So many of us become defensive so easily; we worry about how we will be seen. And yet, so many of us want to grow, want to be better, the best we can be. And we can be blind to our shadow side, to the behaviors that we would rather reject, disown, and ignore. So we need people who can gently, lovingly, gracefully tell us where we have strayed, where we have missed, and where we could be better.
But it’s the gentle, graceful part that is the issue, isn’t it? And that’s something the rabbis argued about millennia ago. While the Torah, indeed in this week’s portion, Kedoshim, instructs us “You shall surely rebuke your neighbor, and bear no guilt for them (Lev. 19:17).” It’s our responsibility to rebuke, lest we become responsible for the sin we observe in our neighbor. We are not to stand idly by the blood of our neighbor. But the question is, how do we give rebuke in a way that is loving and indeed helps the person grow? Rabbi Tarfon, one of the early rabbis, noted in his day, “I doubt there is anyone in this generation fit to give rebuke.” No one was free of the sins they were preparing to call their neighbor on. The Rabbi Eleazar ben Azariah noted, ‘I doubt there is anyone in this generation who can accept rebuke.” He saw how defensive people were, how they did not believe the rebuke was being given in love. Then Rabbi Akiva completed the discussion, noting that he did not believe that there was a person alive who knew how to give rebuke. I know people who shudder at the word itself—rebuke has a harshness to it, a sharpness that comes from French (and undoubtedly Latin) for “to beat again.” Surely, that does not offer a way feel like it comes from a place of love, that it can offer us a place to grow. On the other hand, throughout the Tanakh, rebuke by God seems to be a sign of God’s favor, that God is doing it as a way to help us be better, as a parent guides their child (Pr. 3:14). It is not necessarily sharp, although it may wound, but the the wound will heal (Job 5:17).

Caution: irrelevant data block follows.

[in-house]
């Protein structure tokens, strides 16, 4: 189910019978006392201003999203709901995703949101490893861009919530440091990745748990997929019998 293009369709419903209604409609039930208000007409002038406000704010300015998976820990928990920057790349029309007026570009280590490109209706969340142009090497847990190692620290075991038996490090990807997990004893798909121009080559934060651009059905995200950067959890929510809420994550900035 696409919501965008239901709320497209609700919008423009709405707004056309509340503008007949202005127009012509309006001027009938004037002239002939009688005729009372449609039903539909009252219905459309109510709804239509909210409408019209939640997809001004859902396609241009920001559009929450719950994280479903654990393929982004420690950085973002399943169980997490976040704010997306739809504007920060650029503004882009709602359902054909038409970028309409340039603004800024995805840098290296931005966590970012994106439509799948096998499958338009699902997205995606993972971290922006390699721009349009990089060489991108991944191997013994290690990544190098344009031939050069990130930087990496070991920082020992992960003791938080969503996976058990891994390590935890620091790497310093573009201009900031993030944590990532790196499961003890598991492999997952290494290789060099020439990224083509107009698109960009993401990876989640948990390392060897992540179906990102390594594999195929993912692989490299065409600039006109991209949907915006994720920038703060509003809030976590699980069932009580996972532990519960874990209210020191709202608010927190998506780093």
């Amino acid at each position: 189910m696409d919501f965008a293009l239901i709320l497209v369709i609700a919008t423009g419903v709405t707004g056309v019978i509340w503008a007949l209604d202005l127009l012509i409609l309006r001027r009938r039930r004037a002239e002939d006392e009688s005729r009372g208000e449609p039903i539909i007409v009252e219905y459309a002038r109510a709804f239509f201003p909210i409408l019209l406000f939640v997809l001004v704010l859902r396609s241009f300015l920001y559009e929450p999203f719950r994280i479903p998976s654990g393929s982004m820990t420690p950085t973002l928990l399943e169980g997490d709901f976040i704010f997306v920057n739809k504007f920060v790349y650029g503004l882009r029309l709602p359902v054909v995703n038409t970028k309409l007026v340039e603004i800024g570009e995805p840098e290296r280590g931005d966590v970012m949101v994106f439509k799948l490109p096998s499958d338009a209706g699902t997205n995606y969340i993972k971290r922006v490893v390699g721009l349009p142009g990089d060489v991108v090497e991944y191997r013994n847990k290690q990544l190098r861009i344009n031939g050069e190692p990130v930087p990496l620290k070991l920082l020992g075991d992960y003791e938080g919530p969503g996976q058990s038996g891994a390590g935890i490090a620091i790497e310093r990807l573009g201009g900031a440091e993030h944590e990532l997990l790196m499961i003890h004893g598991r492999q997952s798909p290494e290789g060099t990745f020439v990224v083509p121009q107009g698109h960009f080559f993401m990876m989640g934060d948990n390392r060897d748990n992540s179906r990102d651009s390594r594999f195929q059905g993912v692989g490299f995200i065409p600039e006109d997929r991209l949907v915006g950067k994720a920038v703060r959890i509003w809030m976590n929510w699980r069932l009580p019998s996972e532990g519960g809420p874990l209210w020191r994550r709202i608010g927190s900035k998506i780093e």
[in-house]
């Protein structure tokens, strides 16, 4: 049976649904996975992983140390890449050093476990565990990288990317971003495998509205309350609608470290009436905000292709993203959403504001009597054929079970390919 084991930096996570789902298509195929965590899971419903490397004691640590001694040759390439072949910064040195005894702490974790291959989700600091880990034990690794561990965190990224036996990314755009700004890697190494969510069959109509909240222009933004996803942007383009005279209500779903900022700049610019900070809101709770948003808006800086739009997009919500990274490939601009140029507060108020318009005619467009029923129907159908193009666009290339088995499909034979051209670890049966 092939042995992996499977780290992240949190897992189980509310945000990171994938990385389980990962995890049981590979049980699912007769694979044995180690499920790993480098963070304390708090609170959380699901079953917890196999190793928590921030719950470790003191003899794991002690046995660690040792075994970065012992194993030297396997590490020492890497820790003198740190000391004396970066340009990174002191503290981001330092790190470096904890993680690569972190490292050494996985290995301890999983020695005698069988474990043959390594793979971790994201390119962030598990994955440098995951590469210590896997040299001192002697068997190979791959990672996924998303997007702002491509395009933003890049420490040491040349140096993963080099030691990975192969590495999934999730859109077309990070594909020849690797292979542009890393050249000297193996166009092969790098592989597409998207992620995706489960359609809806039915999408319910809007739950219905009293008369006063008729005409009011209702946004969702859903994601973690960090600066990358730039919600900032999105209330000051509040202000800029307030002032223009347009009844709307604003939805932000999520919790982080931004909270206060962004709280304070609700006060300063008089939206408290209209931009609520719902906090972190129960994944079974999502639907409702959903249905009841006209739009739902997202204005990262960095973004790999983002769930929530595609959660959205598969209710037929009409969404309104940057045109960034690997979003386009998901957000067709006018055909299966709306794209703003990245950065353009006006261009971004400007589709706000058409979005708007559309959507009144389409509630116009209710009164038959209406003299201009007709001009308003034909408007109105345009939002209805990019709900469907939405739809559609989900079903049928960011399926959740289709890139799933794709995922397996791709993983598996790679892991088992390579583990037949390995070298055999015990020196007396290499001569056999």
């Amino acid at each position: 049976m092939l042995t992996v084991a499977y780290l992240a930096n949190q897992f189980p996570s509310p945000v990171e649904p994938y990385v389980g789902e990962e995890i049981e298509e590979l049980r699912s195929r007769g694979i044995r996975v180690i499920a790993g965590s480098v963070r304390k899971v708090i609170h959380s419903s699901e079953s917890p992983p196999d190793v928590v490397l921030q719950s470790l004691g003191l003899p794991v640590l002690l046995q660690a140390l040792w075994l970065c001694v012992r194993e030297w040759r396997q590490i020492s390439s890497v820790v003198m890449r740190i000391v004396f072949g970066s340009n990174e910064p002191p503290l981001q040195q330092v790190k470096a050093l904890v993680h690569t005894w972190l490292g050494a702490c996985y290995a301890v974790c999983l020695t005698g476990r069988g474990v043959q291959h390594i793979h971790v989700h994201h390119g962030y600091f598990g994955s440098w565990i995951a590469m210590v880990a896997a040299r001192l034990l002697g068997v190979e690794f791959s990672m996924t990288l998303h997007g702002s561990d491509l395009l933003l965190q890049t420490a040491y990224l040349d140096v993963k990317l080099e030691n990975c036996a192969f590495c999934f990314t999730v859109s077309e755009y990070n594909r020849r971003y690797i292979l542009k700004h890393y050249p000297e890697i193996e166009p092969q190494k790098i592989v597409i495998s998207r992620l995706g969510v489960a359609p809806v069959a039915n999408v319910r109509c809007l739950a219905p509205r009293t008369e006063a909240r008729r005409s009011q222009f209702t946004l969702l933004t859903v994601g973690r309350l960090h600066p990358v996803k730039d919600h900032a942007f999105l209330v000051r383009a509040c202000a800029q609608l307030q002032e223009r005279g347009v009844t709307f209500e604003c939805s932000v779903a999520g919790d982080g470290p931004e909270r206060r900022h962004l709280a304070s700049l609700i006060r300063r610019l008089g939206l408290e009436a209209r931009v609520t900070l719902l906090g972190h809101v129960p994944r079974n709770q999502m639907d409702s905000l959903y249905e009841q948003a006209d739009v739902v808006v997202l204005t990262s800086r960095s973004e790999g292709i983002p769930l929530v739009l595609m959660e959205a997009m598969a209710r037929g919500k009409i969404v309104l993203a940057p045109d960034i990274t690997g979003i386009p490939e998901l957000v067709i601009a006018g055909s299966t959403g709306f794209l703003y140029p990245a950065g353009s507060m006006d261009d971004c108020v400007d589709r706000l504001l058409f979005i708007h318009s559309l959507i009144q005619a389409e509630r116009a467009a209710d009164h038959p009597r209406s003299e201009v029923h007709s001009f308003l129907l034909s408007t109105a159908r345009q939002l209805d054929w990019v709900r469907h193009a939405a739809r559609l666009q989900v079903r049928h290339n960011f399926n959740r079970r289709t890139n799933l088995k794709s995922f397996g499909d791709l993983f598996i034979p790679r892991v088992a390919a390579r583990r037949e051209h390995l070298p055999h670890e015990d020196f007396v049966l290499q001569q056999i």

On the other hand, I have seen—just today—friends recoil at the idea that we might be bold enough to say what would make someone else uncomfortable, that we might speak our truths and it might help the person made uncomfortable. I know that four of the people who will be at my consultation next week have already taken what I see as the loving step to rebuke me about something—either big or small, but always important to my chaplaincy. Some of them did not fill good at the time, but each led to growth I appreciate. It took awhile to see the place of love it came from, but they hung in with me. And I am grateful. So very grateful.
Someone once told me that he thinks it is possible that each interaction we have is either someone asking for love or someone offering it. While I don’t believe it is universally true, because I don’t think anything is universally true, I think there is enough truth to pay closer attention to my interactions: who is asking for it, who is giving it? How are they asking? Am I offering love often enough? Am I helping people I love be the best person they can be? Or do I shy away? And am I offering my love in a way people can hear it, take it in and grow?
Those are important questions as we continue the journey from Pesach to Shavuot, from the anxiety over whether we will have enough to eat to the possibility of plenty, from liberation to revelation. What’s your answer?